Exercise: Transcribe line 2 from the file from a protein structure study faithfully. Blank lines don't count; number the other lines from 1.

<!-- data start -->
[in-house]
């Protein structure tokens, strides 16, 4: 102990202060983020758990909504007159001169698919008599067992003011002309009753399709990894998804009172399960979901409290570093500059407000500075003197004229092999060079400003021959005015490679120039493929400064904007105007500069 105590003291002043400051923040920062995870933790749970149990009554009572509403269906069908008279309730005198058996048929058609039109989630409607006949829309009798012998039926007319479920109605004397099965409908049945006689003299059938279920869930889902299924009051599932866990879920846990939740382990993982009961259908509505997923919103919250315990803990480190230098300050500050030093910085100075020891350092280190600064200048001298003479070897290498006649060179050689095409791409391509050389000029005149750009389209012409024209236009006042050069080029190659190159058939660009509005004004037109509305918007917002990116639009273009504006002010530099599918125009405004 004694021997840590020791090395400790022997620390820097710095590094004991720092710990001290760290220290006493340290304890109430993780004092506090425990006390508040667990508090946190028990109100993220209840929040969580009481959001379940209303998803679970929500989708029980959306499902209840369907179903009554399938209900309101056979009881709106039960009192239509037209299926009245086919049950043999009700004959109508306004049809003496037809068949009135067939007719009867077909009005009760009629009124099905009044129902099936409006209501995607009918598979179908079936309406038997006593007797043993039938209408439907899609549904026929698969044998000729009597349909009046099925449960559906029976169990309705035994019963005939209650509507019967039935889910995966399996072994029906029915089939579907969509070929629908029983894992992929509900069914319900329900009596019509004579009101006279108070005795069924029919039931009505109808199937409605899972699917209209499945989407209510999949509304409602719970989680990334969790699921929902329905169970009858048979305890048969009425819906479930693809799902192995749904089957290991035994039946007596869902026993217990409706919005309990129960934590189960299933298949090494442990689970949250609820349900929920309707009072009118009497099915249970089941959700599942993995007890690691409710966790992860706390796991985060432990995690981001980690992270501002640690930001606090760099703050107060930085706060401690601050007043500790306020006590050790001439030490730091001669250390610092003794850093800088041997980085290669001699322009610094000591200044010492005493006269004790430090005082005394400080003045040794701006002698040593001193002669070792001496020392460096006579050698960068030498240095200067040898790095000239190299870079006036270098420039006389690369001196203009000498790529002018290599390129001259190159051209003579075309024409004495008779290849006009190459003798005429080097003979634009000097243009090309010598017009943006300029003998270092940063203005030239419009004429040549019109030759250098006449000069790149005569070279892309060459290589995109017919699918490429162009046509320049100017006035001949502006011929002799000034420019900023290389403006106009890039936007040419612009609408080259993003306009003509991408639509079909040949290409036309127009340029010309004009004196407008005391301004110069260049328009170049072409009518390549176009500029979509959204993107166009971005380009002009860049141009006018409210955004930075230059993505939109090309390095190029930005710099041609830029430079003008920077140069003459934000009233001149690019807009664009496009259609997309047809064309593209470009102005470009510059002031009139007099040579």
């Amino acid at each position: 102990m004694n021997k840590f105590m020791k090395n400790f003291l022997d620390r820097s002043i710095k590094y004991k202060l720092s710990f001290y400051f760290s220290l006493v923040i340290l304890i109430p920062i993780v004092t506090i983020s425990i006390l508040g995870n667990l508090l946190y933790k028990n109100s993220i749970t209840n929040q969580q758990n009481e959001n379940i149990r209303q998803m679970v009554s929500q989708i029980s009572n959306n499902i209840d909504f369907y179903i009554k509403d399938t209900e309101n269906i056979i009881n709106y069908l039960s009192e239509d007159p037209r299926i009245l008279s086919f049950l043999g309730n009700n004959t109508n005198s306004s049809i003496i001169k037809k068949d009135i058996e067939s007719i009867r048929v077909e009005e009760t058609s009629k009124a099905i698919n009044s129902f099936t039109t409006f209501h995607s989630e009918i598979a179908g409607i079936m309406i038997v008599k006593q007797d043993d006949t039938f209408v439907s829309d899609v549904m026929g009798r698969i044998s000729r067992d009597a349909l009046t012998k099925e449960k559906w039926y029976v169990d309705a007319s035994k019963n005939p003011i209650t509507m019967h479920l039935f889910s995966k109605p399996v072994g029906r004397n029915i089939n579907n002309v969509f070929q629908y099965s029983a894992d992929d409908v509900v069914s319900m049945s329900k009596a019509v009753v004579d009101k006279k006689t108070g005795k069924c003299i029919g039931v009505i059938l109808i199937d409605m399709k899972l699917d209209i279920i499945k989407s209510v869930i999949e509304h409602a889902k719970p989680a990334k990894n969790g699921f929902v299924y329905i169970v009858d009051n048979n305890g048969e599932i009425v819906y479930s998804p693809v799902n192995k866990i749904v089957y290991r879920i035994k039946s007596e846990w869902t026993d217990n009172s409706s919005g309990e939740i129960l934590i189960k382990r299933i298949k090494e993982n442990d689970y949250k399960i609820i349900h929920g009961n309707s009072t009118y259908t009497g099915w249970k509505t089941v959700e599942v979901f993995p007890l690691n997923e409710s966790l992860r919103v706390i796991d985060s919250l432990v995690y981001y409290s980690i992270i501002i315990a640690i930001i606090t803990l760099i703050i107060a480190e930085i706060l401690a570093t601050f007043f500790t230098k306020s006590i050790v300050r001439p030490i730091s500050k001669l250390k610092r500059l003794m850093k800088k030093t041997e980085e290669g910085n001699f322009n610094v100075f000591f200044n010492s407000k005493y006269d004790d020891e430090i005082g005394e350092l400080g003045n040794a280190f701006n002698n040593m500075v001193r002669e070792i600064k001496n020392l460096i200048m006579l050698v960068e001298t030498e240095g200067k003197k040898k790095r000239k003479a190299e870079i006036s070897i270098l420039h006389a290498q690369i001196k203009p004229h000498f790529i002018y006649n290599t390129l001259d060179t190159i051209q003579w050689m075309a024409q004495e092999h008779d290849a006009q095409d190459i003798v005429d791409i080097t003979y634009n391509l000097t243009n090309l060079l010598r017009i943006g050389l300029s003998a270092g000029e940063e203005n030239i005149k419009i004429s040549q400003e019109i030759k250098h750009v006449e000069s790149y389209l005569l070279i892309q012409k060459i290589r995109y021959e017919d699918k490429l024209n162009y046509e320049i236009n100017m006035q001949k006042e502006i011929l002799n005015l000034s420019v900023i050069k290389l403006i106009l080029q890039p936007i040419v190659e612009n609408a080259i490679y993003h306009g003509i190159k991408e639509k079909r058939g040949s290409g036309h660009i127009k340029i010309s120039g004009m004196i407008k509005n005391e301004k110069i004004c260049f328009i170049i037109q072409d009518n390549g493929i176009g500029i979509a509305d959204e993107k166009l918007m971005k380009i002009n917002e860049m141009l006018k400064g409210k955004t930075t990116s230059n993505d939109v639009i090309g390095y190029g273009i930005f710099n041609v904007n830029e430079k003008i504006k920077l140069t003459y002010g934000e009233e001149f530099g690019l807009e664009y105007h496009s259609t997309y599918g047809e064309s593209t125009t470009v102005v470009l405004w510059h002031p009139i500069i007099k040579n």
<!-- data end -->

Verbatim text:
């Protein structure tokens, strides 16, 4: 102990202060983020758990909504007159001169698919008599067992003011002309009753399709990894998804009172399960979901409290570093500059407000500075003197004229092999060079400003021959005015490679120039493929400064904007105007500069 105590003291002043400051923040920062995870933790749970149990009554009572509403269906069908008279309730005198058996048929058609039109989630409607006949829309009798012998039926007319479920109605004397099965409908049945006689003299059938279920869930889902299924009051599932866990879920846990939740382990993982009961259908509505997923919103919250315990803990480190230098300050500050030093910085100075020891350092280190600064200048001298003479070897290498006649060179050689095409791409391509050389000029005149750009389209012409024209236009006042050069080029190659190159058939660009509005004004037109509305918007917002990116639009273009504006002010530099599918125009405004 004694021997840590020791090395400790022997620390820097710095590094004991720092710990001290760290220290006493340290304890109430993780004092506090425990006390508040667990508090946190028990109100993220209840929040969580009481959001379940209303998803679970929500989708029980959306499902209840369907179903009554399938209900309101056979009881709106039960009192239509037209299926009245086919049950043999009700004959109508306004049809003496037809068949009135067939007719009867077909009005009760009629009124099905009044129902099936409006209501995607009918598979179908079936309406038997006593007797043993039938209408439907899609549904026929698969044998000729009597349909009046099925449960559906029976169990309705035994019963005939209650509507019967039935889910995966399996072994029906029915089939579907969509070929629908029983894992992929509900069914319900329900009596019509004579009101006279108070005795069924029919039931009505109808199937409605899972699917209209499945989407209510999949509304409602719970989680990334969790699921929902329905169970009858048979305890048969009425819906479930693809799902192995749904089957290991035994039946007596869902026993217990409706919005309990129960934590189960299933298949090494442990689970949250609820349900929920309707009072009118009497099915249970089941959700599942993995007890690691409710966790992860706390796991985060432990995690981001980690992270501002640690930001606090760099703050107060930085706060401690601050007043500790306020006590050790001439030490730091001669250390610092003794850093800088041997980085290669001699322009610094000591200044010492005493006269004790430090005082005394400080003045040794701006002698040593001193002669070792001496020392460096006579050698960068030498240095200067040898790095000239190299870079006036270098420039006389690369001196203009000498790529002018290599390129001259190159051209003579075309024409004495008779290849006009190459003798005429080097003979634009000097243009090309010598017009943006300029003998270092940063203005030239419009004429040549019109030759250098006449000069790149005569070279892309060459290589995109017919699918490429162009046509320049100017006035001949502006011929002799000034420019900023290389403006106009890039936007040419612009609408080259993003306009003509991408639509079909040949290409036309127009340029010309004009004196407008005391301004110069260049328009170049072409009518390549176009500029979509959204993107166009971005380009002009860049141009006018409210955004930075230059993505939109090309390095190029930005710099041609830029430079003008920077140069003459934000009233001149690019807009664009496009259609997309047809064309593209470009102005470009510059002031009139007099040579």